Combined high serum ferritin and low iron saturation in hemodialysis patients

The role of inflammation

Mehdi Rambod, Csaba Kovesdy, Kamyar Kalantar-Zadeh

Research output: Contribution to journalArticle

71 Citations (Scopus)

Abstract

Background: Serum ferritin, frequently used as a marker of iron status in individuals with chronic kidney disease, is also an inflammatory marker. The concurrent combination of high serum ferritin and low iron saturation ratio (ISAT) usually poses a diagnostic dilemma. We hypothesized that serum ferritin ≥500 ng/ml, especially in the seemingly paradoxical presence of ISAT level <25%, is more strongly associated with inflammation than with iron in maintenance hemodialysis (MHD) patients. Design, setting, and participants: In 789 MHD patients in the Los Angeles area, the association of serum ferritin ≥500 ng/ml with inflammatory markers, including IL-6 (IL-6) and C-reactive protein levels, and malnutrition-inflammation score (MIS) was examined. Results: After multivariate adjustment for case-mix and other measures of malnutrition-inflammation complex, MHD patients with serum ferritin ≥500 ng/ml and ISAT <25% had higher odds ratio for serum C-reactive protein 2>10 mg/L. The area under the receiver operating characteristic curves for the continuum of ISAT and IL-6 in detecting a serum ferritin ≥500 ng/ml were identical (0.57 versus 0.56, P = 0.7). The combination of IL-6 with ISAT yielded a higher area under the receiver operating characteristic curve (0.61) than either ISAT or IL-6 alone (P = 0.03 and P = 0.02, respectively). Conclusion: In MHD patients, ferritin values above 500 ng/ml, especially in paradoxical conjunction with low ISAT, are associated with inflammation. Strategies to dissociate inflammation from iron metabolism to mitigate the confounding impact of inflammation on iron and to improve iron treatment responsiveness may improve anemia management in chronic kidney disease.

Original languageEnglish (US)
Pages (from-to)1691-1701
Number of pages11
JournalClinical Journal of the American Society of Nephrology
Volume3
Issue number6
DOIs
StatePublished - Nov 1 2008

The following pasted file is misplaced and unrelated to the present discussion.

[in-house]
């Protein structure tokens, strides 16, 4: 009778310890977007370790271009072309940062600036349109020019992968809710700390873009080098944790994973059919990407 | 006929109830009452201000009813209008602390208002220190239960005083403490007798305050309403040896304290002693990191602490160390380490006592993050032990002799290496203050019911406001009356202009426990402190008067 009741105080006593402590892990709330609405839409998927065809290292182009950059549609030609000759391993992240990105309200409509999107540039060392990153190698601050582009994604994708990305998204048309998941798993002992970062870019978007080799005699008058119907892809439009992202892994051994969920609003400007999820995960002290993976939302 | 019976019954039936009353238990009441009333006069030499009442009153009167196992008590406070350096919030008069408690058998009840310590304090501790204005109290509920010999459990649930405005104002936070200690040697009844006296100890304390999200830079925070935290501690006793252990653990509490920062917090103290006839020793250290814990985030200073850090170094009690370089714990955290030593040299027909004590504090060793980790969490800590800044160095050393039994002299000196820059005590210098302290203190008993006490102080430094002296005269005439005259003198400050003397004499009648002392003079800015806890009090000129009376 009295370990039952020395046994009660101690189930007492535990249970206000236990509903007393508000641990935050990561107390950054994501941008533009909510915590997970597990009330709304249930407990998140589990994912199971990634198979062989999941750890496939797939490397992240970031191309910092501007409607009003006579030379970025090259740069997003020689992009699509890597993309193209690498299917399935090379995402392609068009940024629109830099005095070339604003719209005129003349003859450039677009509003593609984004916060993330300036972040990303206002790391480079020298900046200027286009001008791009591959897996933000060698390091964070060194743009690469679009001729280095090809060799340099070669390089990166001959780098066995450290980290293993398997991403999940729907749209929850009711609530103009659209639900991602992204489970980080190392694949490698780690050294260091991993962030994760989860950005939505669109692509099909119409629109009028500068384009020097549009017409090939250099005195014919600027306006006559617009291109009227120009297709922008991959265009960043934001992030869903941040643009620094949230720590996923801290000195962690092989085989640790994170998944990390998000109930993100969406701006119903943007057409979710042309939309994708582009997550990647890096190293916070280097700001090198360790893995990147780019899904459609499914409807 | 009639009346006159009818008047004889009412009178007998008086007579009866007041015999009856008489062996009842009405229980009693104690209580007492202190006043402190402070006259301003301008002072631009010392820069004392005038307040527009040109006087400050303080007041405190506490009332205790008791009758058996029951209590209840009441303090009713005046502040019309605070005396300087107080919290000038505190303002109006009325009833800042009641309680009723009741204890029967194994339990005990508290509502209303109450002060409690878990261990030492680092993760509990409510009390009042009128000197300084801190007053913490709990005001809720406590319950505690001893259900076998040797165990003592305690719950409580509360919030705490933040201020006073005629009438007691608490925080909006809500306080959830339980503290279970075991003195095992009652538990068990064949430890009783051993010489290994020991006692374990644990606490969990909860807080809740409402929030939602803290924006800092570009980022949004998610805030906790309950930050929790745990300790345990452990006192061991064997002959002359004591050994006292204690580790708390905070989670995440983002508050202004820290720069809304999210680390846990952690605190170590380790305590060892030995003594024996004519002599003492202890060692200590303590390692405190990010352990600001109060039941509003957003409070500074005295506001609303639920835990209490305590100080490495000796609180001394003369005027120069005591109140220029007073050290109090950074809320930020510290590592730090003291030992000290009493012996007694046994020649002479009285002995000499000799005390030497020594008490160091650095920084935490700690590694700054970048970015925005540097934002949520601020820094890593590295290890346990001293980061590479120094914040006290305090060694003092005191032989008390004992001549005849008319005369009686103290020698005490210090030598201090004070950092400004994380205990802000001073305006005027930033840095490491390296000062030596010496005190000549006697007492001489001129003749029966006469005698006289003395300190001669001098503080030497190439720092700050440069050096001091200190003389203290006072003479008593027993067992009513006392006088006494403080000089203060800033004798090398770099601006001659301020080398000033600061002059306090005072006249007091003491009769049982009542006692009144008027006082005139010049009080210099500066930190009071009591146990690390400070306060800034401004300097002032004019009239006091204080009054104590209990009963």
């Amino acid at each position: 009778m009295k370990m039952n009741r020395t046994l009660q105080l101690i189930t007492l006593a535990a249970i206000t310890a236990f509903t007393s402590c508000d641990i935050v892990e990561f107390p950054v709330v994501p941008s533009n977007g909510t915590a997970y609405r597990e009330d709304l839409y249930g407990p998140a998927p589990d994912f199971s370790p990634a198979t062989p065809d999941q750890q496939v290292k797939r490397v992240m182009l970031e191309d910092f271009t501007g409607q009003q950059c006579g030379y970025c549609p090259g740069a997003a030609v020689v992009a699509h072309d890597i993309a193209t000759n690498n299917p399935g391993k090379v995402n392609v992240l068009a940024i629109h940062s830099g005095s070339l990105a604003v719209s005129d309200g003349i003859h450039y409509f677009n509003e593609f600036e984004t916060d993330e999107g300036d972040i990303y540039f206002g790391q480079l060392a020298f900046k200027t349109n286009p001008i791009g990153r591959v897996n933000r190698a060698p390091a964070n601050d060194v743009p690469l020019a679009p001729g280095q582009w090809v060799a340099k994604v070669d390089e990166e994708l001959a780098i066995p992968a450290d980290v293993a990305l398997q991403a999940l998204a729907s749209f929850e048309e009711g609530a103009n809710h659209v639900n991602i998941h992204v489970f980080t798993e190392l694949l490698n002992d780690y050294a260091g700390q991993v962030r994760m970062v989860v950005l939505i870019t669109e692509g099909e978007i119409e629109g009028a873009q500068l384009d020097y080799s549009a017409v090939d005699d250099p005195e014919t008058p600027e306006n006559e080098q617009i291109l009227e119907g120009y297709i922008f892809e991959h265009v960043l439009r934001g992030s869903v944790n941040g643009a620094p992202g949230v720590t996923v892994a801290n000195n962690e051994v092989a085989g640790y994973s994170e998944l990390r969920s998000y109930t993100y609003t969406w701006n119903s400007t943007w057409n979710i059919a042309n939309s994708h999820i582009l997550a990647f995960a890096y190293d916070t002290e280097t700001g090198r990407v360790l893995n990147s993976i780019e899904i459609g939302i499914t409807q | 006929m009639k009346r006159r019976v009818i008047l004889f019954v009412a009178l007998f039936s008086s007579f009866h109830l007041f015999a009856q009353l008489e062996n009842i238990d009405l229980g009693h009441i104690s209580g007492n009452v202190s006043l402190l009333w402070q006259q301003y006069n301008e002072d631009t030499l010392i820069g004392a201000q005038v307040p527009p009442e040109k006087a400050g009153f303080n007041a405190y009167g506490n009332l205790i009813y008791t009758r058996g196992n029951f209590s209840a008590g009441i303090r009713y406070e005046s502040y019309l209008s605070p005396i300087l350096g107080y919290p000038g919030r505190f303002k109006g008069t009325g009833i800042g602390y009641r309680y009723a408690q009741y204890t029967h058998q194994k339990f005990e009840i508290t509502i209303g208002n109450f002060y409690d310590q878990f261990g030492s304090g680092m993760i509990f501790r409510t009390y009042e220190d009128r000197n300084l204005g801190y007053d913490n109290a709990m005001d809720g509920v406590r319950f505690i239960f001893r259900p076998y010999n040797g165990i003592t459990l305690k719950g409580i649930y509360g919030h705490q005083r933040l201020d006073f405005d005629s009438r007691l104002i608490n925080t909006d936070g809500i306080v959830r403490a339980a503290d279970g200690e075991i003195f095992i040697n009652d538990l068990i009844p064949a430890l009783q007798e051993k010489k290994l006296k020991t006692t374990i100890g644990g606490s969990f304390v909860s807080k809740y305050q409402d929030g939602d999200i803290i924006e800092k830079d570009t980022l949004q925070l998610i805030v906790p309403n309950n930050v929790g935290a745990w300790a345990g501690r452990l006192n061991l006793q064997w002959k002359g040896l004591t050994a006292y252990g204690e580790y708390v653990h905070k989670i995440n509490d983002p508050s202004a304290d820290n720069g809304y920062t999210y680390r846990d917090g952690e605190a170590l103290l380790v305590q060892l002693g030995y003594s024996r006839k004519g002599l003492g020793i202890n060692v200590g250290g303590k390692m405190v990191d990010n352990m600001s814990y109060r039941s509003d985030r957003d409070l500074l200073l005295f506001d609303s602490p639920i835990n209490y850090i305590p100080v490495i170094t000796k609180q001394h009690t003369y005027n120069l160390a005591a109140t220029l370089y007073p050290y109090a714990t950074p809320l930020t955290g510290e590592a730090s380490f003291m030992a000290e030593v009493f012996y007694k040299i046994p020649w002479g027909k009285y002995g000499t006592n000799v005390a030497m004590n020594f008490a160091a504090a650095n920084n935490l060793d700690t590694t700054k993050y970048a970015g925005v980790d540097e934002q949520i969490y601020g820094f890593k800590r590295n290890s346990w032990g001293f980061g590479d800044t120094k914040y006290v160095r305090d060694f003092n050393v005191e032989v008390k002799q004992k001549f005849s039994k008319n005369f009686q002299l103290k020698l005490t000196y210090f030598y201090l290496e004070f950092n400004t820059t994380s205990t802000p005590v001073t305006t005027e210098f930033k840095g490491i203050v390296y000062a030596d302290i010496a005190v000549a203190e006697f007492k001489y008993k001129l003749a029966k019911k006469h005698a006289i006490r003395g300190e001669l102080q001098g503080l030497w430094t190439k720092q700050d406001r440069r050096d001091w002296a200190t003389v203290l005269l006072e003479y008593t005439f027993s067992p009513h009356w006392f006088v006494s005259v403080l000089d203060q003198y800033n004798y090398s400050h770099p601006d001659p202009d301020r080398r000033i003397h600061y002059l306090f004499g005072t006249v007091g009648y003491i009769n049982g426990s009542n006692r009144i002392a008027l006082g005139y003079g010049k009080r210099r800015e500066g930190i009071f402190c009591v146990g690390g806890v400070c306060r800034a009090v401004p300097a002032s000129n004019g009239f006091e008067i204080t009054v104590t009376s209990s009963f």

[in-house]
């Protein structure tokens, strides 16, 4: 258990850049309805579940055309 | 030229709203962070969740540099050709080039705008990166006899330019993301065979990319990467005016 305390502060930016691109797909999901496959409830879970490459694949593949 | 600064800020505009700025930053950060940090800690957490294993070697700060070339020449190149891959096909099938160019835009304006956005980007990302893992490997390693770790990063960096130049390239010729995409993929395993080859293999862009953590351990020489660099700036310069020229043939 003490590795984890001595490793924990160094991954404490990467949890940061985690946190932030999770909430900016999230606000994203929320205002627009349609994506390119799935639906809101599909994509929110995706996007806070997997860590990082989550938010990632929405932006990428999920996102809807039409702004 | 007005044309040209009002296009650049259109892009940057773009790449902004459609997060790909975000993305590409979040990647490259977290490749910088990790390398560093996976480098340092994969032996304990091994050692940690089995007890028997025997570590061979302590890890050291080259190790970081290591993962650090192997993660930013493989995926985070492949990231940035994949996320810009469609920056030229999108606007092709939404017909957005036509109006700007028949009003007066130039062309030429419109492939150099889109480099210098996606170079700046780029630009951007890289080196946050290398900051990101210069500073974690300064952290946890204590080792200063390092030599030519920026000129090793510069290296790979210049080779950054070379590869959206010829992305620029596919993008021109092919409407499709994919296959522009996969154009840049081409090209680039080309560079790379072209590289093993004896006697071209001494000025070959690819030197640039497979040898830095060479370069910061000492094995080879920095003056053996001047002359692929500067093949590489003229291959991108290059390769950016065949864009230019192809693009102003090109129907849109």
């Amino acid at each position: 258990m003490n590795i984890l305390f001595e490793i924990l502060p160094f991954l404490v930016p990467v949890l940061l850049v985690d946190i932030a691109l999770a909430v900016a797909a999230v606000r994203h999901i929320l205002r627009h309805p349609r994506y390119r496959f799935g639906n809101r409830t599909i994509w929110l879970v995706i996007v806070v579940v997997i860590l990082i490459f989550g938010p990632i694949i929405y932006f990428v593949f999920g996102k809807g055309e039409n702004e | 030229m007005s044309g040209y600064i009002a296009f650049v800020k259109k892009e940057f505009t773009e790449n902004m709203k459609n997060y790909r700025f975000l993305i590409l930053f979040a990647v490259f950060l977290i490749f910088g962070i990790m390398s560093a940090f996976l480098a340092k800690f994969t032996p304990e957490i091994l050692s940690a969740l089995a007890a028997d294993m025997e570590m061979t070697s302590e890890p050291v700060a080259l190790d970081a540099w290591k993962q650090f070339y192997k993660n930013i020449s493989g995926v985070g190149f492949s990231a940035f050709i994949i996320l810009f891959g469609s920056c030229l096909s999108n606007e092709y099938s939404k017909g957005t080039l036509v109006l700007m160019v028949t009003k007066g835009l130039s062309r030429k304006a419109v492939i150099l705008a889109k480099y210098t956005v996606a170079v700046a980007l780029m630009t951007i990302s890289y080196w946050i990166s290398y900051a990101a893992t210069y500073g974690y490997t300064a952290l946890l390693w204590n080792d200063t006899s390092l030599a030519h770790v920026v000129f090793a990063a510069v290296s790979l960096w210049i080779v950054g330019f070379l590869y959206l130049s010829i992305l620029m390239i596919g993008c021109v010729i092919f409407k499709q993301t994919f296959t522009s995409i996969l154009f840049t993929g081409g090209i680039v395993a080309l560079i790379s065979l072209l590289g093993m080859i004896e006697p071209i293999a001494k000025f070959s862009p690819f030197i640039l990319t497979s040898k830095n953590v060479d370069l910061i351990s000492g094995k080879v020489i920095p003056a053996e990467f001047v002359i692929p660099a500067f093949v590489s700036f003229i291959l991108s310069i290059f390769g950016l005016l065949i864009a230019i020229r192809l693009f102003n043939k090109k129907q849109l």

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Ferritins
Renal Dialysis
Iron
Inflammation
Serum
Interleukin-6
Chronic Renal Insufficiency
ROC Curve
Anemia

All Science Journal Classification (ASJC) codes

  • Epidemiology
  • Critical Care and Intensive Care Medicine
  • Nephrology
  • Transplantation

Cite this

Combined high serum ferritin and low iron saturation in hemodialysis patients : The role of inflammation. / Rambod, Mehdi; Kovesdy, Csaba; Kalantar-Zadeh, Kamyar.

In: Clinical Journal of the American Society of Nephrology, Vol. 3, No. 6, 01.11.2008, p. 1691-1701.

Research output: Contribution to journalArticle

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abstract = "Background: Serum ferritin, frequently used as a marker of iron status in individuals with chronic kidney disease, is also an inflammatory marker. The concurrent combination of high serum ferritin and low iron saturation ratio (ISAT) usually poses a diagnostic dilemma. We hypothesized that serum ferritin ≥500 ng/ml, especially in the seemingly paradoxical presence of ISAT level <25{\%}, is more strongly associated with inflammation than with iron in maintenance hemodialysis (MHD) patients. Design, setting, and participants: In 789 MHD patients in the Los Angeles area, the association of serum ferritin ≥500 ng/ml with inflammatory markers, including IL-6 (IL-6) and C-reactive protein levels, and malnutrition-inflammation score (MIS) was examined. Results: After multivariate adjustment for case-mix and other measures of malnutrition-inflammation complex, MHD patients with serum ferritin ≥500 ng/ml and ISAT <25{\%} had higher odds ratio for serum C-reactive protein 2>10 mg/L. The area under the receiver operating characteristic curves for the continuum of ISAT and IL-6 in detecting a serum ferritin ≥500 ng/ml were identical (0.57 versus 0.56, P = 0.7). The combination of IL-6 with ISAT yielded a higher area under the receiver operating characteristic curve (0.61) than either ISAT or IL-6 alone (P = 0.03 and P = 0.02, respectively). Conclusion: In MHD patients, ferritin values above 500 ng/ml, especially in paradoxical conjunction with low ISAT, are associated with inflammation. Strategies to dissociate inflammation from iron metabolism to mitigate the confounding impact of inflammation on iron and to improve iron treatment responsiveness may improve anemia management in chronic kidney disease.",
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